What could it be to have high hemoglobin? No smoke, no live on high altitude, no kidney issues. Please help!
P vera is rare ; genetic. Be sure you are talking about truly high number.
Other causes are sleep apnea, lung disease, non smoking chronic carbon monoxide exposure, liver disease, kidney cysts or obstruction that may be unknown, adrenal causes, very rare tumors that put out EPO (which tell the body to make more hemoglobin) no need to guess though--your provider will be able to sort it out for you. ...Read more
Depends: This is a difficult one to answer. The changes that may occur at high altitude, such as relatively less oxygen may lead to increased heart rates, especially with exertion, and that is an undesirable effect. However, more details are needed: location of the aneurysm? Size and the etiology of the aneurysm? M how far above sea level is your location? What would be a rate of ascent? ...Read more
Yes, however:: At altitude above 4300 meters, there are certainly reports of retinal hemorrhage but it can be difficult to exclude other causes.High altitude retinopathy (harh) is seen in up to 29% of everest climbers above 5300 meters. There seems to be an association with altitude sickness raising questions whether slow ascent ; other factors may reduce risk for bleeding in the small vessels of the eye. ...Read more
It's possible...: ... But other causes should be ruled out. Retinal hemorrhages are more often caused by uncontrolled hypertension or diabetes, as well as occasional association with bad floaters. The decreased pressure from high altitude has been known to rupture small blood vessels on the white of the eye as well. Have your eye doctor examine you carefully. ...Read more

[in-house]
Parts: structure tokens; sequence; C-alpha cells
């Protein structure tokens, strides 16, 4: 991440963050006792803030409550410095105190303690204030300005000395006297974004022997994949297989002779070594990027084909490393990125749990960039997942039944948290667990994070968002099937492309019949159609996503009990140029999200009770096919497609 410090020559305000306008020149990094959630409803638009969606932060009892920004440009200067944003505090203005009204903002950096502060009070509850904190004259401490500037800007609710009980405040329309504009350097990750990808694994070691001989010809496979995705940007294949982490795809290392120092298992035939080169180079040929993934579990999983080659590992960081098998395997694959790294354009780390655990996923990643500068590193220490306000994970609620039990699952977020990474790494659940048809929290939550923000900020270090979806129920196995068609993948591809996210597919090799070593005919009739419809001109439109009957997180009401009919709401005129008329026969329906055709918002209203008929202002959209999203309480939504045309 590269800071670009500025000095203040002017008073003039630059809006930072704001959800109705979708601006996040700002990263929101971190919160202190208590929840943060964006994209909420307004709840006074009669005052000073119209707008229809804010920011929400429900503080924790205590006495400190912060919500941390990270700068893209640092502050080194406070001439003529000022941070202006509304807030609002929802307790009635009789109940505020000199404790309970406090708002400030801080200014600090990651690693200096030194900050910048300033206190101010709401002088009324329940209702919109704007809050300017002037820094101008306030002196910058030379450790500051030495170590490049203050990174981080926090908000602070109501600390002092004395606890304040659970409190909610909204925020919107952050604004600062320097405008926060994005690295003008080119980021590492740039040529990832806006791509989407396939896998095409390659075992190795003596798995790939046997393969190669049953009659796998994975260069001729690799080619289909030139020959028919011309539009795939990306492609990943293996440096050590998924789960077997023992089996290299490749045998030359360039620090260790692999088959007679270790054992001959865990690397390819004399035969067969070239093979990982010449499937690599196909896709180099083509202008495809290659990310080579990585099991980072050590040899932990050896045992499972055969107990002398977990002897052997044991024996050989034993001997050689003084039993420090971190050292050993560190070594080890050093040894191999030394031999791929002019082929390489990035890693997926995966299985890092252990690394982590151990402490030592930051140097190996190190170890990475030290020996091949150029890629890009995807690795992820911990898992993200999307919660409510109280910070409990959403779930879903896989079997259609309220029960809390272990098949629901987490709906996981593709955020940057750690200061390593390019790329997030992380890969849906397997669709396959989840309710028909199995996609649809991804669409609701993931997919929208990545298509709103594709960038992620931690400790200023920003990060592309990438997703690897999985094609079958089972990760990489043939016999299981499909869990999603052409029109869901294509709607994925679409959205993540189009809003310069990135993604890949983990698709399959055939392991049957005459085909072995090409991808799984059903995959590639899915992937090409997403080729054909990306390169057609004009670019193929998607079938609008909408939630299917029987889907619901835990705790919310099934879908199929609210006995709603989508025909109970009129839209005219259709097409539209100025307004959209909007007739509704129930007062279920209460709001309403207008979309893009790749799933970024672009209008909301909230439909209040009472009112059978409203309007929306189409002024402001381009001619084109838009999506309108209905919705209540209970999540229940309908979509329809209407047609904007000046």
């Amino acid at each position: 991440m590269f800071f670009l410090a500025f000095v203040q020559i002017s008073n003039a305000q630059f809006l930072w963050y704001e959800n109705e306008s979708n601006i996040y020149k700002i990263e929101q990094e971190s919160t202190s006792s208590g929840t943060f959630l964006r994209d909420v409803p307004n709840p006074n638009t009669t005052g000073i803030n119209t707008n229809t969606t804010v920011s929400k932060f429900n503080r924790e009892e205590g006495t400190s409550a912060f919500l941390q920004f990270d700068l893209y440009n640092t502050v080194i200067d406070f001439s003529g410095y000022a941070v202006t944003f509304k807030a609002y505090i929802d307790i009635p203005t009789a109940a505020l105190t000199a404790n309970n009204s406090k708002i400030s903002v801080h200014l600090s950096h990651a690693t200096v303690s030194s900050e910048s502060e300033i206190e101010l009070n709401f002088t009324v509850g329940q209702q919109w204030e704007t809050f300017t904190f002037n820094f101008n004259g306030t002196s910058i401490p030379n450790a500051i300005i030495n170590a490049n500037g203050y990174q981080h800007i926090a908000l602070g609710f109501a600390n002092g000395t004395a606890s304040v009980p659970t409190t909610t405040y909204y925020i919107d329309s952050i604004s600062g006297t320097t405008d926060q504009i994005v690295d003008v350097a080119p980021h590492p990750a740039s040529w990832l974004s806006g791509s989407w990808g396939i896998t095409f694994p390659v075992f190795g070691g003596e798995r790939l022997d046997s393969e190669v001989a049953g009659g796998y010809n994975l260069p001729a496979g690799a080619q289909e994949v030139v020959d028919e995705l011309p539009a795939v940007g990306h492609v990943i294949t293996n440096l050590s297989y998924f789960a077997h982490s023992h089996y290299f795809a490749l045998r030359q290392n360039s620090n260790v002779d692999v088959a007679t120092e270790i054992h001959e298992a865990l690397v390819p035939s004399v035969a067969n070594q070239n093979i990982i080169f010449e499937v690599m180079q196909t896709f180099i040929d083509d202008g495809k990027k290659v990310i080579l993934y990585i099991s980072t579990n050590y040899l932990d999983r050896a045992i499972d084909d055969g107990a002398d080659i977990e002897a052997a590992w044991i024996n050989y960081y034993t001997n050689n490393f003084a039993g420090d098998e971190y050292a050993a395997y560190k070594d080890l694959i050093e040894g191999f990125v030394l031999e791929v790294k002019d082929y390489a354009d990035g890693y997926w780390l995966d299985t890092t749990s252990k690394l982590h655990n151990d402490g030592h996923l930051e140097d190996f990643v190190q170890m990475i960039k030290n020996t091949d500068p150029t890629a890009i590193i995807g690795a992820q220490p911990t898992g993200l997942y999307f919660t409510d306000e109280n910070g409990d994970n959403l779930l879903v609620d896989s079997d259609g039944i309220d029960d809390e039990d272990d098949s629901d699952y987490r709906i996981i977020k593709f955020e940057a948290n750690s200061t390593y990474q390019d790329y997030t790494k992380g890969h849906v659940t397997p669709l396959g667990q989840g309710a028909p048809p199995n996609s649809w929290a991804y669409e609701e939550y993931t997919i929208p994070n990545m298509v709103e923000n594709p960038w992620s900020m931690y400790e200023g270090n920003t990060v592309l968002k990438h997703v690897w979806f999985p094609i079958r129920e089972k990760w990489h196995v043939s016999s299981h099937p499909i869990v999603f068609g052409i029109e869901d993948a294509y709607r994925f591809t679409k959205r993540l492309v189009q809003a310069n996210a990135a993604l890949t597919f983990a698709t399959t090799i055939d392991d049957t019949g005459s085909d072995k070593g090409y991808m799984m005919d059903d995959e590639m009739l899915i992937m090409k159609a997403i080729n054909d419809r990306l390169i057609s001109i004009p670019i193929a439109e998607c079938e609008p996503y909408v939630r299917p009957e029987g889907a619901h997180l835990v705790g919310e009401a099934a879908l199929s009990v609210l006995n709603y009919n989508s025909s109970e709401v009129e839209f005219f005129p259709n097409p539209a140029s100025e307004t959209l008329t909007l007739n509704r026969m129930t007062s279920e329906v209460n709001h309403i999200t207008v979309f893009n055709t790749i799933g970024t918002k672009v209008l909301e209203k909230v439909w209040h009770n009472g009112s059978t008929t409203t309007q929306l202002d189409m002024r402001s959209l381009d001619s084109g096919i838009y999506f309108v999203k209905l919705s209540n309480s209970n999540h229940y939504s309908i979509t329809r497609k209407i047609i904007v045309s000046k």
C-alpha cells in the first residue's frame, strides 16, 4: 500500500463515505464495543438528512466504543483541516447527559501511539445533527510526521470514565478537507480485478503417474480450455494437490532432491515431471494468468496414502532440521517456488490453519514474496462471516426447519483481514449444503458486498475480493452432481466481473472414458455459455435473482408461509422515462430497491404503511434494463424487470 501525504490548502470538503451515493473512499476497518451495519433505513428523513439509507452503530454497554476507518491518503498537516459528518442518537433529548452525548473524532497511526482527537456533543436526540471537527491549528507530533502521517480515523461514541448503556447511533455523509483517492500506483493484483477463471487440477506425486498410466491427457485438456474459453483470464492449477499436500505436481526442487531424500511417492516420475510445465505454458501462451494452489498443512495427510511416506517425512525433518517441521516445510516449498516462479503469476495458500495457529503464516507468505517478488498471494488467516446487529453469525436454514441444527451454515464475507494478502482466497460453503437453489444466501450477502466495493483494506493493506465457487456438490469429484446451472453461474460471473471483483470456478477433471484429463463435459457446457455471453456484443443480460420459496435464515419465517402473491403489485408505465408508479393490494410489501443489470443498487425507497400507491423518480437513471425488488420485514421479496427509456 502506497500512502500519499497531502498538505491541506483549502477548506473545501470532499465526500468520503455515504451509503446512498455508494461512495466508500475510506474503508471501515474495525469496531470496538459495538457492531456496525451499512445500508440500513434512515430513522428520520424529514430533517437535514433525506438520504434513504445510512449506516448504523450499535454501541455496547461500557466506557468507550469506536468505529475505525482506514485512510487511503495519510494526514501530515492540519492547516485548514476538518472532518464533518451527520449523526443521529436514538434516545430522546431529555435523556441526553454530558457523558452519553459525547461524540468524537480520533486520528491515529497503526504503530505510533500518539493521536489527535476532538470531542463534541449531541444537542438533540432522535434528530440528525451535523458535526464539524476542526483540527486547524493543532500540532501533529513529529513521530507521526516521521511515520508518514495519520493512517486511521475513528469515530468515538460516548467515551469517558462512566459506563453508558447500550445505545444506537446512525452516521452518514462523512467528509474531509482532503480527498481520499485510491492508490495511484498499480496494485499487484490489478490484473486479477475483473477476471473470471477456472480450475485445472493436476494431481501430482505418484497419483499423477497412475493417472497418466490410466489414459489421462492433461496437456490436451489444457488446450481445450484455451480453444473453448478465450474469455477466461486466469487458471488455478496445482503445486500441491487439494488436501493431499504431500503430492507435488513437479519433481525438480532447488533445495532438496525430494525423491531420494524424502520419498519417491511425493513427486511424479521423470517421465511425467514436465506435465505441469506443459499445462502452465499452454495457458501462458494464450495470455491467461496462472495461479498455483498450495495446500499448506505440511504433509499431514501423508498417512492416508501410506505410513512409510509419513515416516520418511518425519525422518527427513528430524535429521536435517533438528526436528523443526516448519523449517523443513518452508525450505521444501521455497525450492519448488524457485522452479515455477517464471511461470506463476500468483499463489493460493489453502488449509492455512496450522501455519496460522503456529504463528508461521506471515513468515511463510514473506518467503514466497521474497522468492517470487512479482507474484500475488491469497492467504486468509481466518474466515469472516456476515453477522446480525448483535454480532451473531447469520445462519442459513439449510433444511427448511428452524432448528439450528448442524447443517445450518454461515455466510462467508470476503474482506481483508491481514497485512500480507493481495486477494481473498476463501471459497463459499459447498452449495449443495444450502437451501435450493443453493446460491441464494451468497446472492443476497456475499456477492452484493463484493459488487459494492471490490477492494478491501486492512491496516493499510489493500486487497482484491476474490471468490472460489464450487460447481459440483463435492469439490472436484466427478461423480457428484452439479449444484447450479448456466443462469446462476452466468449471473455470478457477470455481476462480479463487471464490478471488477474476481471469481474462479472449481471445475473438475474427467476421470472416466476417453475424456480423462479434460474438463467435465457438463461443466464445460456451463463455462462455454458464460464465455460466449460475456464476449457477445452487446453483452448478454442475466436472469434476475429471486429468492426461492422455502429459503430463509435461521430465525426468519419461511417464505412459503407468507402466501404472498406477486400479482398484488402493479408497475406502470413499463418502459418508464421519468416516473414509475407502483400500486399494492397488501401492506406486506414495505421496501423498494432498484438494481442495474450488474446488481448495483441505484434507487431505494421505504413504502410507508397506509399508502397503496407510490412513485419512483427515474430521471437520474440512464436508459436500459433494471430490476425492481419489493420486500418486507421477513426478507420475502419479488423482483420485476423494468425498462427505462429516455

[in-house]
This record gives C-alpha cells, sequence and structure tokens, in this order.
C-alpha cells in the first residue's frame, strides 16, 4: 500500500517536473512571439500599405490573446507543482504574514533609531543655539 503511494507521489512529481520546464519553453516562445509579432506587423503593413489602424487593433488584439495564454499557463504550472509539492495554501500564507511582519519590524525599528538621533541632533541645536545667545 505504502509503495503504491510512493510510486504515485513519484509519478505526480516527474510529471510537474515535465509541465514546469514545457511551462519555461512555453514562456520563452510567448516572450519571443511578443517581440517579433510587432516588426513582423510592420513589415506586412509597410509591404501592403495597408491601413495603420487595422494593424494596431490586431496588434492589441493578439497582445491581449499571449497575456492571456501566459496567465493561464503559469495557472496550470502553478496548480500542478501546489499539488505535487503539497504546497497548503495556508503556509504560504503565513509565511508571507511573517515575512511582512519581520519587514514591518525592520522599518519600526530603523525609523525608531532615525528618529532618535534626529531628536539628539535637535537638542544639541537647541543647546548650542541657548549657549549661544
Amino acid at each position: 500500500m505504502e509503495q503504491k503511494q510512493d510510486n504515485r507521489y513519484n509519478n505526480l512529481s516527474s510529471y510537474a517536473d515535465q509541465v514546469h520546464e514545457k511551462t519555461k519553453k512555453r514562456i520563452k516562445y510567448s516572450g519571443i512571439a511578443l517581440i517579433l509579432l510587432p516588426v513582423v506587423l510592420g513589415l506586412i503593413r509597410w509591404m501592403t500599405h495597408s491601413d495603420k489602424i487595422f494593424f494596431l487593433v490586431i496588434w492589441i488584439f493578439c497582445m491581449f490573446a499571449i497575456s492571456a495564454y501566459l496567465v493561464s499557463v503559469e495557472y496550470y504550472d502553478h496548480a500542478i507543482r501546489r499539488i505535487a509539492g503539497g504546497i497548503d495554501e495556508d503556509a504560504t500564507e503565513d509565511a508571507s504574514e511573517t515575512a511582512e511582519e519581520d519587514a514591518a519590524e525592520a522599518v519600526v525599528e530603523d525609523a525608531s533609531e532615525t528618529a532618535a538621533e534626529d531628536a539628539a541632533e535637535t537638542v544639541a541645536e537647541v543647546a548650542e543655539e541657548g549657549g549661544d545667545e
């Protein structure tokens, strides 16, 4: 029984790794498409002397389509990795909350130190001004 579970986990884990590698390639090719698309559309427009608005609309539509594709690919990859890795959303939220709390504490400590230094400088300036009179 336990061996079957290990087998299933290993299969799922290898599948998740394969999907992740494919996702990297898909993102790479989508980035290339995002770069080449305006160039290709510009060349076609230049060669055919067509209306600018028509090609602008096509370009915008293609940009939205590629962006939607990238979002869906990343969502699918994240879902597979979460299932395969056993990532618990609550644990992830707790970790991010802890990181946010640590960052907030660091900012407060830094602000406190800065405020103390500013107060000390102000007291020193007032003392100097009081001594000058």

Spaced out Air!: As one ascends through the atmosphere, every breath contains fewer molecules of oxygen. One must work harder to obtain oxygen, by breathing faster and deeper. The % of oxygen in the atmosphere at sea level is 21%. As altitude increases, the % remains the same but the number of oxygen molecules per breath is reduced. At 12, 000 feet 40% fewer oxygen molecules per breath. Your body has to cope! ...Read more
1.Your bone marrow will makes more oxygen carrying red cells at altitude
2.The body produces more of a particular enzyme which increases release of oxygen from hemoglobin to the body tissues
3.Your kidneys adjust the acid base state of your body by changing amount bicarbonate (sodium bicarbonate) excreted.
4. Pulmonary capillary pressure increases, forcing parts of the lung to work that are dormant at sea level. ...Read more
Hemoglobin at altitu: Weeks to months depending on the altitude. The immediate response to altitudes over 10, 000 feet is an increase in the depth and rate of breathing to help maintain the level of oxygen in the blood. As the length of exposure persists, the kidneys will start producing a hormone to increase the rate of production of red blood cells to pick up and carry more of the available oxygen at that altitude. ...Read more
Altitude Sickness: Leh, altitude 11500 ft (3500 m), is at the defined border between high and very high altitude. Low o2, pulmonary and cerebral edema are the main concerns with altitude sickness, which is made worse by rapid ascent. Precautions and treatment will depend on your health. You should consult with your physician about specifics. ...Read more
My BP suddenly went dangerously high after living at high altitude for over 6 months. What is the reason for this?
Not the cause: It's unlikely that altitude is the cause. See this science-based article from the u of hawaii: http://www. Ncbi. Nlm. Nih. Gov/pubmed/10453102. ...Read more
When your due date arrives, you will be more than ready to have your baby! Most women deliver the baby somewhere between 37 and 42 weeks. According to the American College of Obstetricians and Gynecologists, only 5% of babies arrive on the exact due date. Approximately 7% of babies are not delivered by 42 weeks, and when that happens, it is referred to ...Read more